• In the event an employee’s device is infected with malware, spyware, etc., Mobile Device Management sets up a “business space” and will keep that area separated and protected from the rest of the items on the device.


Your hosts: Rex Nance and Penny O’Halloran of East Atlantic Security, LLC @

Voiceover Artist: Paul Kadach at

Cyber Awareness Training and Support

Cyber awareness training and support is a vital element in securing remote workstations: user protocols, company policies, phishing simulations and ongoing support

Why is cyber awareness training so critical?

Your team is the gatekeeper to your network

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Phishing attacks account for more than 90% of reported data breaches.

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30% of phishing emails get opened by the intended user.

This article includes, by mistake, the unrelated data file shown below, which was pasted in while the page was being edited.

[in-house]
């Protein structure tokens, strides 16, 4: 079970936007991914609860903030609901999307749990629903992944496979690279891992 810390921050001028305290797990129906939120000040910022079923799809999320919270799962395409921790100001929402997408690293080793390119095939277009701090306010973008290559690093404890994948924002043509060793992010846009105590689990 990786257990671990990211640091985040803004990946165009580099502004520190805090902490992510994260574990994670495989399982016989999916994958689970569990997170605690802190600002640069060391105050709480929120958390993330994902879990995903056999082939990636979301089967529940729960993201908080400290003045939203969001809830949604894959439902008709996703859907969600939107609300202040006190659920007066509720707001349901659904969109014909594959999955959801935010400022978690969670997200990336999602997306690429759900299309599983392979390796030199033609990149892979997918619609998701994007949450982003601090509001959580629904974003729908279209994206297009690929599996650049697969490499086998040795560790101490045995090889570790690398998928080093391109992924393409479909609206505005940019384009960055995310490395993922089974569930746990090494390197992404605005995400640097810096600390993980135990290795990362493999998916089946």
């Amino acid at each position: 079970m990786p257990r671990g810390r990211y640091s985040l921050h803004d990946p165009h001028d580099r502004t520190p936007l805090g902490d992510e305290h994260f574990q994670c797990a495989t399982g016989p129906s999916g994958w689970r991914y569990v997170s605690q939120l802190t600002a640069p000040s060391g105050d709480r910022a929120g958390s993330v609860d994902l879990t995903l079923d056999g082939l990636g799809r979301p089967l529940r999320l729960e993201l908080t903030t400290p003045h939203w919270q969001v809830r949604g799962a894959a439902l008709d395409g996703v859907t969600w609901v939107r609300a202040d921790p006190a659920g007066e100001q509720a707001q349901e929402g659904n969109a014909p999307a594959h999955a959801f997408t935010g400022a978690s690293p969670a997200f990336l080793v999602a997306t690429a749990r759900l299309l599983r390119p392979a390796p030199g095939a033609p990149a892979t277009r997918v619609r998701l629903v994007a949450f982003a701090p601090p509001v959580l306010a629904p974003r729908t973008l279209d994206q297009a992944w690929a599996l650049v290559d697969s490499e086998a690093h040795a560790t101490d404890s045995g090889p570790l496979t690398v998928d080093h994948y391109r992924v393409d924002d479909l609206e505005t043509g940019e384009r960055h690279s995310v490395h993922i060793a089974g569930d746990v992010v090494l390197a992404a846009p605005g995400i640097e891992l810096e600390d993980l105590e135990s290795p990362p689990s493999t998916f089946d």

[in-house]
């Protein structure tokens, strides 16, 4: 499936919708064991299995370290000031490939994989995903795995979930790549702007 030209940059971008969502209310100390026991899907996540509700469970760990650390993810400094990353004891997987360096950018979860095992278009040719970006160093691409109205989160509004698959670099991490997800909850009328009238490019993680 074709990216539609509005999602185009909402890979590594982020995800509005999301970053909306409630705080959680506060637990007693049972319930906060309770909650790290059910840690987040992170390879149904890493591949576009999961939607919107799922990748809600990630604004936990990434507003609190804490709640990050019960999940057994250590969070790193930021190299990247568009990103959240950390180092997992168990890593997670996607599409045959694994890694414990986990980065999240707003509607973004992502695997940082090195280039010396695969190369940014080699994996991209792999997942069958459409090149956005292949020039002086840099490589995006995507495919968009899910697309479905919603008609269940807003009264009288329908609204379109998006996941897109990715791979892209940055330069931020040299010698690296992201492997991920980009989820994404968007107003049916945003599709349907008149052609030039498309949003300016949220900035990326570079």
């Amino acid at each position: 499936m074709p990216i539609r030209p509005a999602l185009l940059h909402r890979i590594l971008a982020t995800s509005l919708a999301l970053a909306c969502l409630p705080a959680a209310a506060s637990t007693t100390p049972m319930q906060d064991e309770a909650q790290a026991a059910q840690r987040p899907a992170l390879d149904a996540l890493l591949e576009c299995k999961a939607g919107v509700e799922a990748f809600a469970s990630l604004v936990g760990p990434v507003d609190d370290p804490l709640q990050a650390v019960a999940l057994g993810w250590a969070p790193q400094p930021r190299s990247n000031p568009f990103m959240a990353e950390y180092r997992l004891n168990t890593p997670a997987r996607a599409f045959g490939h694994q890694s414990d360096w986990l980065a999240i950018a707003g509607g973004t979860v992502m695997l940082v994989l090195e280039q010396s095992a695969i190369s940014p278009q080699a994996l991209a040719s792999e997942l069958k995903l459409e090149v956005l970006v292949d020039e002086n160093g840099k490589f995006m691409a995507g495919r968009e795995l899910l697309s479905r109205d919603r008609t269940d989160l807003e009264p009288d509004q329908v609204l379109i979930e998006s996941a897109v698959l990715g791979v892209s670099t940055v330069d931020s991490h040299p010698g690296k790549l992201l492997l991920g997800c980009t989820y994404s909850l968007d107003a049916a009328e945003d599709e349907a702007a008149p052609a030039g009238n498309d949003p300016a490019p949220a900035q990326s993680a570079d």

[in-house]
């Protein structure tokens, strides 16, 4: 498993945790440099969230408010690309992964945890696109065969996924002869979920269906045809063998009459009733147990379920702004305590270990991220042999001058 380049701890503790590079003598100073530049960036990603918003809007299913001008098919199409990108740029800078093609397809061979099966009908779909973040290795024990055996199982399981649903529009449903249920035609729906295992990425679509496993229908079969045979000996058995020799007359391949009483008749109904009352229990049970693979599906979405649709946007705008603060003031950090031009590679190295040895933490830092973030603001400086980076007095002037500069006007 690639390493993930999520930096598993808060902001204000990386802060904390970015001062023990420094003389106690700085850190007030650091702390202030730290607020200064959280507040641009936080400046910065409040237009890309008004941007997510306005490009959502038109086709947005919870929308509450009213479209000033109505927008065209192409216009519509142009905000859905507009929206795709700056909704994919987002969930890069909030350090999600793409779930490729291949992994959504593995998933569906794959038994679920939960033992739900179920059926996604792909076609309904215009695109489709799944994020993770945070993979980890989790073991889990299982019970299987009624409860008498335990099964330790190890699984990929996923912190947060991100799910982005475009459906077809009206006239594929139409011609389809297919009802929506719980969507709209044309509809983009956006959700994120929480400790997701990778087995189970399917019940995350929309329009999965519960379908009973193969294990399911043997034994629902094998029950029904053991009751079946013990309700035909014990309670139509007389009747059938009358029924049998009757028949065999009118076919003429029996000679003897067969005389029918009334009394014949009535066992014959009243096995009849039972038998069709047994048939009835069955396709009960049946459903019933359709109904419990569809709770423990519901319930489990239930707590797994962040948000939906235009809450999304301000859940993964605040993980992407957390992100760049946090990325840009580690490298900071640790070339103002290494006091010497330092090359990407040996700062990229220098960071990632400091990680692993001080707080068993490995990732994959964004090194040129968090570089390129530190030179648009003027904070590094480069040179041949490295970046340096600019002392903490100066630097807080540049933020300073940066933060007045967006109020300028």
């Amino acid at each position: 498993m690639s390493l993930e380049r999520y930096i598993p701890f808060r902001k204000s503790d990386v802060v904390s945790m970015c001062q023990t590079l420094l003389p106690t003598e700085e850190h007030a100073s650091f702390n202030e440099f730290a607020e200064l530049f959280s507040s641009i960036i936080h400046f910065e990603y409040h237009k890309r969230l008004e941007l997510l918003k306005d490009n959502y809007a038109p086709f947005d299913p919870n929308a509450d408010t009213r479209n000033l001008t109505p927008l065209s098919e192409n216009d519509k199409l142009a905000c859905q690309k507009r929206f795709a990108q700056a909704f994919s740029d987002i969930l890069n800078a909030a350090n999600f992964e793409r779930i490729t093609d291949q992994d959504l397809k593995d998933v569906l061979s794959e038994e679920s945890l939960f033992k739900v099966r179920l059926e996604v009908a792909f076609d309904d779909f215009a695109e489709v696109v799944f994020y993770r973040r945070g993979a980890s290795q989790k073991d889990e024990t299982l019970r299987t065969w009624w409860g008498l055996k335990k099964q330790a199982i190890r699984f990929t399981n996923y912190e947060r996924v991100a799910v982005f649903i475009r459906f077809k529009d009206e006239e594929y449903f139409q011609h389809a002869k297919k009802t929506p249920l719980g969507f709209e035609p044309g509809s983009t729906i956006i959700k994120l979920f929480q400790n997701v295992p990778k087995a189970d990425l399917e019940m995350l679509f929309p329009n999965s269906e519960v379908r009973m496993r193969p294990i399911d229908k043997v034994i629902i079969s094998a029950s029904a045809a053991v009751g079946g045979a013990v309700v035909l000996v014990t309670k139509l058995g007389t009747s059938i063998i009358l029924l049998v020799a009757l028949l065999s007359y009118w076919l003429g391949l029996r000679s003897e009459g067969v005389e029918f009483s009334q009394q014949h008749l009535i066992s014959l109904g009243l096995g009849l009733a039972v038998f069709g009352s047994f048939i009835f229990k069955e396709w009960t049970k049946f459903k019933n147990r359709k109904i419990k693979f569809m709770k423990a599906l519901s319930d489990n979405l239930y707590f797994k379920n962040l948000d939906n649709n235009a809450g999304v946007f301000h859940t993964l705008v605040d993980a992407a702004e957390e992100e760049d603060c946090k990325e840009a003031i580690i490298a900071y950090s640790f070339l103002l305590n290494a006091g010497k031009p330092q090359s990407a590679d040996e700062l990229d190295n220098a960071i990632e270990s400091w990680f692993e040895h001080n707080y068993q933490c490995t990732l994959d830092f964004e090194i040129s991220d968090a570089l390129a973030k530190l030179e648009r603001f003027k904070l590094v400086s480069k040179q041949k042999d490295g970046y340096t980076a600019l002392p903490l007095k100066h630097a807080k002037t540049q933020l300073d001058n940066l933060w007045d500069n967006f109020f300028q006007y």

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More than 3 billion phishing emails are sent every day.

Phishing attacks, insecure passwords, and unsafe user protocols can open a back door straight into your network. Cyber awareness training and staff support play a critical role in network security, especially where remote workstations are involved.

East Atlantic Security keeps your staff up-to-date with current threats through extensive, ongoing cyber awareness training, phishing simulations, and supplemental training.

There is no advanced warning of a cyberattack

Take time now to secure your remote workstations and close the backdoor to your network.